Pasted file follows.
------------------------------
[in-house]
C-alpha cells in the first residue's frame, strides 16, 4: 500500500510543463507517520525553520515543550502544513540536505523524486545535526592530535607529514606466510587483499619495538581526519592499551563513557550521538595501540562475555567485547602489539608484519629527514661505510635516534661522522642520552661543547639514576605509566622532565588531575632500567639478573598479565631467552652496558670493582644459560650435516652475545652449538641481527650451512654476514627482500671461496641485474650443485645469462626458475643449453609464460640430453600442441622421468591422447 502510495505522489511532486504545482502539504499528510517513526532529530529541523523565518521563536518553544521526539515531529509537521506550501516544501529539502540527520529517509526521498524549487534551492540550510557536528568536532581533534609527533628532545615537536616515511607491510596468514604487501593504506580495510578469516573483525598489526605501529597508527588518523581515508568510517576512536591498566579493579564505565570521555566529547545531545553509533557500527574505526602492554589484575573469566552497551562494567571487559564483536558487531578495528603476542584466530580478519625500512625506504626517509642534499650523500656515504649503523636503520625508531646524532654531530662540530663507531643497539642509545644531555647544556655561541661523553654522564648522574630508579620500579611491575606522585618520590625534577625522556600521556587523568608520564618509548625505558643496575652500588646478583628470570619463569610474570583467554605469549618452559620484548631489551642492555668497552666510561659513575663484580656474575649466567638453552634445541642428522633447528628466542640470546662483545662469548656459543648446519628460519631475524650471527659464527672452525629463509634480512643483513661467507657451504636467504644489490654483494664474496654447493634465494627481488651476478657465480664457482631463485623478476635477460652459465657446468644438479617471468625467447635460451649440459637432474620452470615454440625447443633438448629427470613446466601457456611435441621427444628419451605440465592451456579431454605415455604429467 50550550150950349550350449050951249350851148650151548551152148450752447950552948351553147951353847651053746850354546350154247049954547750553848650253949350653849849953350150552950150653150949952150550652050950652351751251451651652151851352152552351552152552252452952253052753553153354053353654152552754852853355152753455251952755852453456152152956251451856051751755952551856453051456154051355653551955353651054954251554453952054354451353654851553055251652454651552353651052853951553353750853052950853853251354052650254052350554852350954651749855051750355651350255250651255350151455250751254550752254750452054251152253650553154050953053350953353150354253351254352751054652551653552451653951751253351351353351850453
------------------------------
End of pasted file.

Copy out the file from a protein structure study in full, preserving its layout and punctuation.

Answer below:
[in-house]
C-alpha cells in the first residue's frame, strides 16, 4: 500500500510543463507517520525553520515543550502544513540536505523524486545535526592530535607529514606466510587483499619495538581526519592499551563513557550521538595501540562475555567485547602489539608484519629527514661505510635516534661522522642520552661543547639514576605509566622532565588531575632500567639478573598479565631467552652496558670493582644459560650435516652475545652449538641481527650451512654476514627482500671461496641485474650443485645469462626458475643449453609464460640430453600442441622421468591422447 502510495505522489511532486504545482502539504499528510517513526532529530529541523523565518521563536518553544521526539515531529509537521506550501516544501529539502540527520529517509526521498524549487534551492540550510557536528568536532581533534609527533628532545615537536616515511607491510596468514604487501593504506580495510578469516573483525598489526605501529597508527588518523581515508568510517576512536591498566579493579564505565570521555566529547545531545553509533557500527574505526602492554589484575573469566552497551562494567571487559564483536558487531578495528603476542584466530580478519625500512625506504626517509642534499650523500656515504649503523636503520625508531646524532654531530662540530663507531643497539642509545644531555647544556655561541661523553654522564648522574630508579620500579611491575606522585618520590625534577625522556600521556587523568608520564618509548625505558643496575652500588646478583628470570619463569610474570583467554605469549618452559620484548631489551642492555668497552666510561659513575663484580656474575649466567638453552634445541642428522633447528628466542640470546662483545662469548656459543648446519628460519631475524650471527659464527672452525629463509634480512643483513661467507657451504636467504644489490654483494664474496654447493634465494627481488651476478657465480664457482631463485623478476635477460652459465657446468644438479617471468625467447635460451649440459637432474620452470615454440625447443633438448629427470613446466601457456611435441621427444628419451605440465592451456579431454605415455604429467 50550550150950349550350449050951249350851148650151548551152148450752447950552948351553147951353847651053746850354546350154247049954547750553848650253949350653849849953350150552950150653150949952150550652050950652351751251451651652151851352152552351552152552252452952253052753553153354053353654152552754852853355152753455251952755852453456152152956251451856051751755952551856453051456154051355653551955353651054954251554453952054354451353654851553055251652454651552353651052853951553353750853052950853853251354052650254052350554852350954651749855051750355651350255250651255350151455250751254550752254750452054251152253650553154050953053350953353150354253351254352751054652551653552451653951751253351351353351850453